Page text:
2.2.2. Monosialoganglioside GM1

There is not enough evidence to conclude that gangliosides are beneficial in acute stroke [22].

2.2.3. Nootropil (Piracetam)

There is not enough evidence to assess the effect of piracetam in acute ischemic stroke [23].

2.2.4. E-2051

In rat cortical slices and synaptosomes, E-2051 inhibited increases in glutamate and intracellular Ca2+, respectively, elicited by high K+, in a concentration-dependent manner. A phase I clinical trial is under way in Europe [24].

2.3. N-Methyl-D-Aspartate (NMDA) Receptor Antagonists

2.3.1. Selfotel

Selfotel was not an effective treatment for acute ischemic stroke. Furthermore, a trend toward increased mortality, particularly within the first 30 days and in patients with severe stroke, suggested that the drug might have a neurotoxic effect in brain ischemia [25]. The development of this drug has been discontinued.

2.3.2. Gavestinel

There is no evidence of benefit from excitatory amino acid antagonists for acute stroke [26]. Further development of this drug has been discontinued [27,28].

2.3.3. Magnesium

Magnesium inhibited NMDA receptors as well as voltage-dependent calcium channels (VDCCs). Magnesium is neuroprotective in animal models of stroke, and findings of small clinical pilot trials suggest a potential benefit to people. However, the present study [29] failed to demonstrate statistically significant stroke recovery even though serum magnesium levels rose significantly, indeed more than that necessary for neuroprotection by an intravenous magnesium sulfate regime. Therefore, in spite of the beneficial effects of magnesium therapy on the histological and functional outcomes of cerebral ischemia in animal models, no beneficial effects on the functional outcome of stroke in patients were accrued except in cases of lacunar syndromes. Further clinical trials are necessary to determine the benefits, dose, duration, and timing of magnesium therapy to reduce morbidity and mortality in lacunar syndromes [30].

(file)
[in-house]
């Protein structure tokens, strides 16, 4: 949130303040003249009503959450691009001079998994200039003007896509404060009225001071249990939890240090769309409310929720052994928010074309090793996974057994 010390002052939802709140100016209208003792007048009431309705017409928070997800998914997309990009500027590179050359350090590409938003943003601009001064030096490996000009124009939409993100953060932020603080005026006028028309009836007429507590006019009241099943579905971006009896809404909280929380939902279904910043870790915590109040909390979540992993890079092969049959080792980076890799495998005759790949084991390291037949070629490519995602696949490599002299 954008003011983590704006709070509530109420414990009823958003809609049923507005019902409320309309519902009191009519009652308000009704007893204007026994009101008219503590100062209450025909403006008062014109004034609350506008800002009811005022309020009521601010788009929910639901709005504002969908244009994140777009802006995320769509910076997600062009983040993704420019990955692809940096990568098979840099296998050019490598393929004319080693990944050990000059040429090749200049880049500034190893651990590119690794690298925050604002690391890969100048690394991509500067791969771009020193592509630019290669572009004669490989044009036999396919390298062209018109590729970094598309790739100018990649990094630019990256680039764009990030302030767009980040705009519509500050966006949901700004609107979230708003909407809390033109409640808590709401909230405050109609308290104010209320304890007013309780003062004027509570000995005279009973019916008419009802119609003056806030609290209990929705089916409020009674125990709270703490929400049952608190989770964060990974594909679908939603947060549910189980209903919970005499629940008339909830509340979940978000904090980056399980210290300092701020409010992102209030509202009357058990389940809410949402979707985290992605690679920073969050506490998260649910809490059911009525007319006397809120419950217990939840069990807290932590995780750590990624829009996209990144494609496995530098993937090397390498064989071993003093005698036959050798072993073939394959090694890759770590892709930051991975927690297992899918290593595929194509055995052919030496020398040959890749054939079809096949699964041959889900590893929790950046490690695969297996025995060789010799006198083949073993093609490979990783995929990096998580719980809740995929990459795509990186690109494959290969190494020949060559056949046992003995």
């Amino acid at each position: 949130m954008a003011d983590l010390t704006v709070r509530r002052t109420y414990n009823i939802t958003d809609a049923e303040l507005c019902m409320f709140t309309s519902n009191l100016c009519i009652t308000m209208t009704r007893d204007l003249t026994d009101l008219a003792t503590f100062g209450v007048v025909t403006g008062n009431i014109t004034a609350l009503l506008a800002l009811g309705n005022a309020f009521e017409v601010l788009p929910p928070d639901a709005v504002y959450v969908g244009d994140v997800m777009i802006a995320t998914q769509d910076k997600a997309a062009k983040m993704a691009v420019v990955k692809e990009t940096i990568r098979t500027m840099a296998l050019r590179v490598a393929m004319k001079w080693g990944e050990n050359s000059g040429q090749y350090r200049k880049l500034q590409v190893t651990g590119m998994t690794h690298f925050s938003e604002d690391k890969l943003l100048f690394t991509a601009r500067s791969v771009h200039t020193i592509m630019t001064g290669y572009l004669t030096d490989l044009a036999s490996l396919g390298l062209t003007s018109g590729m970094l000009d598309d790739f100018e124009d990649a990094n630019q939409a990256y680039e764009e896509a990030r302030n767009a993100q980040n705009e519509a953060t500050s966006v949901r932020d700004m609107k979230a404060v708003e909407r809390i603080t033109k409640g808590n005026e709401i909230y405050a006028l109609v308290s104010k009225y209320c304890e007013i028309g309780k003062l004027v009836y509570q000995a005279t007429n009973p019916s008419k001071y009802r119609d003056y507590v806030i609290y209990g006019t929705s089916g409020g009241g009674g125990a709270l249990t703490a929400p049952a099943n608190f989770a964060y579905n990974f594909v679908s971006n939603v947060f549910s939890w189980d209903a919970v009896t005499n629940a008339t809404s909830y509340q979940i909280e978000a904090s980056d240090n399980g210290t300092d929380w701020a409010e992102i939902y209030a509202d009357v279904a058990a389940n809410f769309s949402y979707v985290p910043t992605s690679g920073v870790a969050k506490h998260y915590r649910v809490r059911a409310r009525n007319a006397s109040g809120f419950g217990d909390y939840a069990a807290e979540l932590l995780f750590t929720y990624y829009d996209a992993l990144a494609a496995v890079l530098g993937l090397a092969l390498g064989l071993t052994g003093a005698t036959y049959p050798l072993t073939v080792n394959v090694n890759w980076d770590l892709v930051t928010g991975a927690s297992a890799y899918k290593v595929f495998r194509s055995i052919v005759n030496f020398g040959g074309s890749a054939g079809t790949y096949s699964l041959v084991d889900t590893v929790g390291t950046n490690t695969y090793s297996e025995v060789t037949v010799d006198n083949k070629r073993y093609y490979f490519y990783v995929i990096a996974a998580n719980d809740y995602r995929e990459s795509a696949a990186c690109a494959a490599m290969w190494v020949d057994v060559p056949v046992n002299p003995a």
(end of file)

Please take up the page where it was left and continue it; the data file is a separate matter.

2.4.GABA Agonists: Clomethiazole

In clinical trials, Clomethiazole did not improve outcome in patients with major ischemic stroke [31,32].

2.5.Sodium Channel Blockers: Lubeluzole

Studies failed to show the efficacy of lubeluzole in the treatment of acute stroke. Further development of this product has been stopped [33,34,35,36].

2.6.Opioid Antagonists: Nalmefene

Although nalmefene appears to be safe and well tolerated, a study failed to find any treatment benefit in stroke patients treated within 6 h after onset. A phase III study was completed, but the results were not published. There is currently no active development of this drug for neuroprotection [37].

2.7. Membrane Stabilizers

2.7.1. Citicoline